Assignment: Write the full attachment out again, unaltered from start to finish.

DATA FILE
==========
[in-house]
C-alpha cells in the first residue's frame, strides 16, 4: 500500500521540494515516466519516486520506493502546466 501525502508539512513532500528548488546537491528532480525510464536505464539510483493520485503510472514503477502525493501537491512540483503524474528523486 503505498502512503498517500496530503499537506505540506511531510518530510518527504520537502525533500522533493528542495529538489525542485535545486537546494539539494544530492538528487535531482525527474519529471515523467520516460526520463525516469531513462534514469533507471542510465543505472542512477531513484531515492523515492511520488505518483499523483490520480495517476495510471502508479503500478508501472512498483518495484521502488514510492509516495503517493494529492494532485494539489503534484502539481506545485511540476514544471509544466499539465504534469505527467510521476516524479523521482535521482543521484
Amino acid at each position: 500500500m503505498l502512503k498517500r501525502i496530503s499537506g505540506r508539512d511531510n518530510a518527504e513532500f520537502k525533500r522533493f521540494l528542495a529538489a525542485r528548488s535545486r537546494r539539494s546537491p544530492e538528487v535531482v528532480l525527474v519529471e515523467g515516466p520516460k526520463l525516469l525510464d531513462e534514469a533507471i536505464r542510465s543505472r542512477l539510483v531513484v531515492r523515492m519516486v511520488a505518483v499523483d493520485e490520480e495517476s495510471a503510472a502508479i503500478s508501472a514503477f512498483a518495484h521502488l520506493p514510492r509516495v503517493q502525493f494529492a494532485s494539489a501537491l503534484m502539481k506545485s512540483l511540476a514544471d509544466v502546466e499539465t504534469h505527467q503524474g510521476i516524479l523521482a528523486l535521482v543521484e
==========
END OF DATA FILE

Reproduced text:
[in-house]
C-alpha cells in the first residue's frame, strides 16, 4: 500500500521540494515516466519516486520506493502546466 501525502508539512513532500528548488546537491528532480525510464536505464539510483493520485503510472514503477502525493501537491512540483503524474528523486 503505498502512503498517500496530503499537506505540506511531510518530510518527504520537502525533500522533493528542495529538489525542485535545486537546494539539494544530492538528487535531482525527474519529471515523467520516460526520463525516469531513462534514469533507471542510465543505472542512477531513484531515492523515492511520488505518483499523483490520480495517476495510471502508479503500478508501472512498483518495484521502488514510492509516495503517493494529492494532485494539489503534484502539481506545485511540476514544471509544466499539465504534469505527467510521476516524479523521482535521482543521484
Amino acid at each position: 500500500m503505498l502512503k498517500r501525502i496530503s499537506g505540506r508539512d511531510n518530510a518527504e513532500f520537502k525533500r522533493f521540494l528542495a529538489a525542485r528548488s535545486r537546494r539539494s546537491p544530492e538528487v535531482v528532480l525527474v519529471e515523467g515516466p520516460k526520463l525516469l525510464d531513462e534514469a533507471i536505464r542510465s543505472r542512477l539510483v531513484v531515492r523515492m519516486v511520488a505518483v499523483d493520485e490520480e495517476s495510471a503510472a502508479i503500478s508501472a514503477f512498483a518495484h521502488l520506493p514510492r509516495v503517493q502525493f494529492a494532485s494539489a501537491l503534484m502539481k506545485s512540483l511540476a514544471d509544466v502546466e499539465t504534469h505527467q503524474g510521476i516524479l523521482a528523486l535521482v543521484e